Cycling mobility in the Netherlands, Tom Godefrooij
Cycling mobility in the Netherlands, Tom Godefrooij
Cycling mobility in the Netherlands, Tom Godefrooij
Cycling mobility in the Netherlands, Tom Godefrooij
Cycling mobility in the Netherlands, Tom Godefrooij
Cycling mobility in the Netherlands, Tom Godefrooij
Cycling mobility in the Netherlands, Tom Godefrooij
Cycling mobility in the Netherlands, Tom Godefrooij
Cycling mobility in the Netherlands, Tom Godefrooij
Upcoming SlideShare
Loading in …5
×

Cycling mobility in the Netherlands, Tom Godefrooij

514 views
367 views

Published on

Развиване на велосипедния транспорт в Кралство Нидерландия. Презентация на Том Ходефрой по време на работното ателие "Мисли велосипедно", 5-6.02.2013г., гр. София. Част от проекта "Всички на колела"

0 Comments
0 Likes
Statistics
Notes
  • Be the first to comment

  • Be the first to like this

No Downloads
Views
Total views
514
On SlideShare
0
From Embeds
0
Number of Embeds
43
Actions
Shares
0
Downloads
0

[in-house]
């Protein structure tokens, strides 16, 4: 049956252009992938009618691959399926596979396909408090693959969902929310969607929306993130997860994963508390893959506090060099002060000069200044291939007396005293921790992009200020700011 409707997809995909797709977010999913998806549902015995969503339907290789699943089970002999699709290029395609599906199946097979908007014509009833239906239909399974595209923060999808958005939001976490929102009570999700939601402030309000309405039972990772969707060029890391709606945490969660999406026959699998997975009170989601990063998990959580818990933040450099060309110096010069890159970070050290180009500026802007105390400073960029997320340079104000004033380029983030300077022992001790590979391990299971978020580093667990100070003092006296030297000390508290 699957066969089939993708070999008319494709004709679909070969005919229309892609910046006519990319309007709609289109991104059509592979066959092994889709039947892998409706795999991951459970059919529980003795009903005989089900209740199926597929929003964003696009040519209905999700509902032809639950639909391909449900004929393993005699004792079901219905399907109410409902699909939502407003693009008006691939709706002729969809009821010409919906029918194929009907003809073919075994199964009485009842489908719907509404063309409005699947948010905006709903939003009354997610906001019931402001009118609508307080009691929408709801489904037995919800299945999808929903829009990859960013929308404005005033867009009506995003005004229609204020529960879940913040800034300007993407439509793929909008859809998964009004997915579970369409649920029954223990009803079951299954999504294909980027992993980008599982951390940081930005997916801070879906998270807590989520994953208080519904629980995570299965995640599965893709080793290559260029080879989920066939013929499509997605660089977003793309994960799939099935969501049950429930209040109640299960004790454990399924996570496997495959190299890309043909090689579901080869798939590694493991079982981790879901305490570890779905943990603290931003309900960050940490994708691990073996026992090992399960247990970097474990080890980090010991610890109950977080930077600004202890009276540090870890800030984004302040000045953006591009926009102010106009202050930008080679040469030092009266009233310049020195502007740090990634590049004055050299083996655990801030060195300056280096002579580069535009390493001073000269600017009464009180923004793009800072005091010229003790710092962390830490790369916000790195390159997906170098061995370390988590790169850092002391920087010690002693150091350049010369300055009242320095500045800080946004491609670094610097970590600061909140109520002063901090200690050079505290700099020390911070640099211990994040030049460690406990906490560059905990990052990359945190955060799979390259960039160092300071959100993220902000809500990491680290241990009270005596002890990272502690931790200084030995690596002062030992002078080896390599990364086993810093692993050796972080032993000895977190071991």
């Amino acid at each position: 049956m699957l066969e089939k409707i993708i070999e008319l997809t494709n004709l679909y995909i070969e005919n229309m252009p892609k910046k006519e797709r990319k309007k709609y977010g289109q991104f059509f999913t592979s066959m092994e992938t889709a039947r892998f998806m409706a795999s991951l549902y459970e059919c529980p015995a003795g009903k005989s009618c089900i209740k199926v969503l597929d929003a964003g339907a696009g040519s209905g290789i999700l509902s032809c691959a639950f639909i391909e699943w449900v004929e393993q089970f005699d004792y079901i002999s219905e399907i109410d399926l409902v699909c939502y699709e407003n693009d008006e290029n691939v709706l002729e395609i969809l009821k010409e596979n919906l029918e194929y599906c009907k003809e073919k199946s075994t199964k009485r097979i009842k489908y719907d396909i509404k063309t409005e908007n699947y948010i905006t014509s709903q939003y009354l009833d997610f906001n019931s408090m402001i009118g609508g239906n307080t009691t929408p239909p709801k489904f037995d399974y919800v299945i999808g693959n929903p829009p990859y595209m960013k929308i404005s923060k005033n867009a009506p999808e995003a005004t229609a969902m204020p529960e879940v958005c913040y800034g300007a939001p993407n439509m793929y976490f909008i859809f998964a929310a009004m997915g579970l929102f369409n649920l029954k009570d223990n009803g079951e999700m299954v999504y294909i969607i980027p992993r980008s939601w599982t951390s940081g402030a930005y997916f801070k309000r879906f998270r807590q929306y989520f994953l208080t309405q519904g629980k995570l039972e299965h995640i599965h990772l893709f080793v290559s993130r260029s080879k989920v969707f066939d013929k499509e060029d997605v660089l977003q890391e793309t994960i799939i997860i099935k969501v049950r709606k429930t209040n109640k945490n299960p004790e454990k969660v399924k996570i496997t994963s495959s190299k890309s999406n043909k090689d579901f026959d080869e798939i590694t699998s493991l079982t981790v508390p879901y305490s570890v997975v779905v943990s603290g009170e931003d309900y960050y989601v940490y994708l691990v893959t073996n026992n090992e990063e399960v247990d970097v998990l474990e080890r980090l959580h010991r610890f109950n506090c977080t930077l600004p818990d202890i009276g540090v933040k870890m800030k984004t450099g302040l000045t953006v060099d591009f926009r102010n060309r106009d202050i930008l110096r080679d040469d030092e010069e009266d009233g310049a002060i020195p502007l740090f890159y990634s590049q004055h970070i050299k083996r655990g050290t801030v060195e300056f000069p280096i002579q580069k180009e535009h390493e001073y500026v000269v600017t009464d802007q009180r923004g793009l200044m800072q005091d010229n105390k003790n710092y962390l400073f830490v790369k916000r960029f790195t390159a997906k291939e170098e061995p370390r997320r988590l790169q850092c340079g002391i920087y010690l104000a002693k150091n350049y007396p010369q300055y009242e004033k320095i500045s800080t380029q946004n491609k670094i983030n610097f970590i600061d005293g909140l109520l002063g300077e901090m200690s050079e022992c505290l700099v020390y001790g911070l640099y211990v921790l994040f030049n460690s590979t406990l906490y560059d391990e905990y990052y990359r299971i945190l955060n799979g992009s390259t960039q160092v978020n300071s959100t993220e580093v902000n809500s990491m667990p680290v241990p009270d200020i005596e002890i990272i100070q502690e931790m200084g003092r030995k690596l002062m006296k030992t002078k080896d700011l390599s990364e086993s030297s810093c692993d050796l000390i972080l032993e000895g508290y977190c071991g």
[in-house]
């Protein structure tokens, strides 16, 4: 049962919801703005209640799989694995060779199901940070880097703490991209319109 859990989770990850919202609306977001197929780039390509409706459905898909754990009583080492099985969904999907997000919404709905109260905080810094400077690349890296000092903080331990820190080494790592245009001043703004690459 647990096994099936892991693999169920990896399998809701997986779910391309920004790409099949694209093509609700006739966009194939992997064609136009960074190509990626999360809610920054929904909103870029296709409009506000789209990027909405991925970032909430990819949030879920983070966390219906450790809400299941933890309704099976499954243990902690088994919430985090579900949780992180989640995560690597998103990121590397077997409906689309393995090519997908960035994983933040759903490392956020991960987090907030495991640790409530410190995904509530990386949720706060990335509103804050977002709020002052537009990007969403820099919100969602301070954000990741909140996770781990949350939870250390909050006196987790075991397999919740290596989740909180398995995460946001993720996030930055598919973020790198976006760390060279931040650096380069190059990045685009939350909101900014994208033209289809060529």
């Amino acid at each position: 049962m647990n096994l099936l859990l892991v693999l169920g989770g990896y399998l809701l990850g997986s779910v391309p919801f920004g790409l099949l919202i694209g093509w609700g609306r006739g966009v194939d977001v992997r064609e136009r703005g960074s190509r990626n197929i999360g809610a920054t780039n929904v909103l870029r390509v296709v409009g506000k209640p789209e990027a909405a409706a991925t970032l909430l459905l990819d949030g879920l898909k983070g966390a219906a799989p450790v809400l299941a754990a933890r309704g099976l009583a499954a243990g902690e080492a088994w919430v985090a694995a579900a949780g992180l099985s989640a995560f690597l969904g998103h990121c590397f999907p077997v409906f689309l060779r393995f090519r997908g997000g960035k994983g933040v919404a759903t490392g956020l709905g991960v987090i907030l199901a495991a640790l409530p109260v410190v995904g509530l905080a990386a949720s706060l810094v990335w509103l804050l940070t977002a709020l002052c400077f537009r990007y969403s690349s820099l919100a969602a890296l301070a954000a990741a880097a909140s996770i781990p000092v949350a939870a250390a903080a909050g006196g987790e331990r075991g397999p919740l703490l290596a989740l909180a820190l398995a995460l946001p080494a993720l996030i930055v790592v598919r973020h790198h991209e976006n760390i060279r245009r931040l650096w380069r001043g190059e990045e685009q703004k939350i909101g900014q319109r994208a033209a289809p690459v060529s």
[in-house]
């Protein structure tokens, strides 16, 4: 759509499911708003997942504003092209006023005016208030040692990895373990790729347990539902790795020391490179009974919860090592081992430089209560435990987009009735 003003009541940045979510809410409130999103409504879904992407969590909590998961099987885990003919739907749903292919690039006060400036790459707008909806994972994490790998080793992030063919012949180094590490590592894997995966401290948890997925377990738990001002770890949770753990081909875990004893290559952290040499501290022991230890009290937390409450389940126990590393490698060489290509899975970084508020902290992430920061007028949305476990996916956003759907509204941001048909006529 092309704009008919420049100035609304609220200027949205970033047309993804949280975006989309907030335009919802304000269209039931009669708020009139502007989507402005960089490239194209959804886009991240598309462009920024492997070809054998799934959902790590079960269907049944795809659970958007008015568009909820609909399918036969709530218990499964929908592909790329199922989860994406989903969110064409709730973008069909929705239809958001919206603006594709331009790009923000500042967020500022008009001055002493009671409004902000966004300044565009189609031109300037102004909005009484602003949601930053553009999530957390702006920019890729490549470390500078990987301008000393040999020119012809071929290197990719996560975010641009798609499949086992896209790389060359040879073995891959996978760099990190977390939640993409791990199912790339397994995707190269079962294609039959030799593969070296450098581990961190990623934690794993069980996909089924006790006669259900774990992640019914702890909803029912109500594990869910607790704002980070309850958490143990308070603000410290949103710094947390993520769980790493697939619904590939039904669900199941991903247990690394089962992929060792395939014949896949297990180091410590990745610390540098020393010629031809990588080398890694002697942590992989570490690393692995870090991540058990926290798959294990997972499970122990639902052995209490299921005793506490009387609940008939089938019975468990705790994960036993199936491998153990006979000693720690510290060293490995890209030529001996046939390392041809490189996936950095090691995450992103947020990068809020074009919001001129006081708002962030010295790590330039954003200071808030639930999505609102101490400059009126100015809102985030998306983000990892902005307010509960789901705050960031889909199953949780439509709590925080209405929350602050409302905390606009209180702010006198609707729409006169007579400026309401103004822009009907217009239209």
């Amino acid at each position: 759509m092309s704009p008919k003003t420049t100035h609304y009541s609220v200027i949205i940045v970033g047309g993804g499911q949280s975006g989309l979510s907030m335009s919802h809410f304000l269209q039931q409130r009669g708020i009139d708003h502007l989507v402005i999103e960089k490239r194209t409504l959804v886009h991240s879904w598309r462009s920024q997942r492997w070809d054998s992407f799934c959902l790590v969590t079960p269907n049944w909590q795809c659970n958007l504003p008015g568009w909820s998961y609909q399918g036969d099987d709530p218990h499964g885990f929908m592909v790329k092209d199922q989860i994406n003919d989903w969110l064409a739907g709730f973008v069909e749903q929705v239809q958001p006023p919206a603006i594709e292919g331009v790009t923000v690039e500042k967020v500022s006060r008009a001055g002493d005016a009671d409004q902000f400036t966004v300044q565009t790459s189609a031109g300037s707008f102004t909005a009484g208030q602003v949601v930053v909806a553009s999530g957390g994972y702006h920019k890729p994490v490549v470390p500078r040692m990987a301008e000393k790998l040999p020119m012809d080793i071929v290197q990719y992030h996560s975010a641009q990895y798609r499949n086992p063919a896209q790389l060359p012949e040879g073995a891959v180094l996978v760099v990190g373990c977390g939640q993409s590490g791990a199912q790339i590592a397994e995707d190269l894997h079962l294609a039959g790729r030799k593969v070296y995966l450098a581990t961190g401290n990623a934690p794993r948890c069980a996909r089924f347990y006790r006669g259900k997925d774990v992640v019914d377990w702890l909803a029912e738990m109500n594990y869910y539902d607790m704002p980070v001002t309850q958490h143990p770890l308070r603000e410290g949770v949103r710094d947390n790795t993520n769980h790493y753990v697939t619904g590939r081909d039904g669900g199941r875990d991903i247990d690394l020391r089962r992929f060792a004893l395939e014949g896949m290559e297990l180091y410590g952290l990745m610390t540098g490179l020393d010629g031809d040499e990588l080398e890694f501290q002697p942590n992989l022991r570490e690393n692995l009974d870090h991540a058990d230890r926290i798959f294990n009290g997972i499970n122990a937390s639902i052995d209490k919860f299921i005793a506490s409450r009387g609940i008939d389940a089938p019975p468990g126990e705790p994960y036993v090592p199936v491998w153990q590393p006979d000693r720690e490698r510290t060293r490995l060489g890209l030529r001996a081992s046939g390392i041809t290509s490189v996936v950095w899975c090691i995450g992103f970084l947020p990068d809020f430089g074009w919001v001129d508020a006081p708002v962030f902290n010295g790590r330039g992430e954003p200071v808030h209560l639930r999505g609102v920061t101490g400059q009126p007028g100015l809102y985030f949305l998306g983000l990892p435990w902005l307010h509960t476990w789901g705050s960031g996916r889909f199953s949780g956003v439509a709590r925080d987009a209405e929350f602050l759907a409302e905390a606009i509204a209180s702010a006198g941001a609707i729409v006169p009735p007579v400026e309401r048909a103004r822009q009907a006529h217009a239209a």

Comments
0
Likes
0
Embeds 0
No embeds

No notes for slide
  • Ordering-Bicycle-Public Transport-combination2. Public Transport: Efficient when there is high demand (high capacity) demand and capacity are not really equal are they?
  • Is this on a repeat of slide 4 or is it talking more abt PT
  • Really cool slide…I hope jeroen says that increasingly in developing countries we are using cars even to make a trip of this distance
  • Cycling mobility in the Netherlands, Tom Godefrooij

    1. 1. Cycling mobility in The NetherlandsAn overviewTom Godefrooij > Sofia, 5 February 2013
    2. 2. Content> Dutch context: some statistics> Cycling-inclusive policy development> Bicycle parking> Intermodality> Other aspects of Dutch cycling culture
    3. 3. Dutch context: some statistics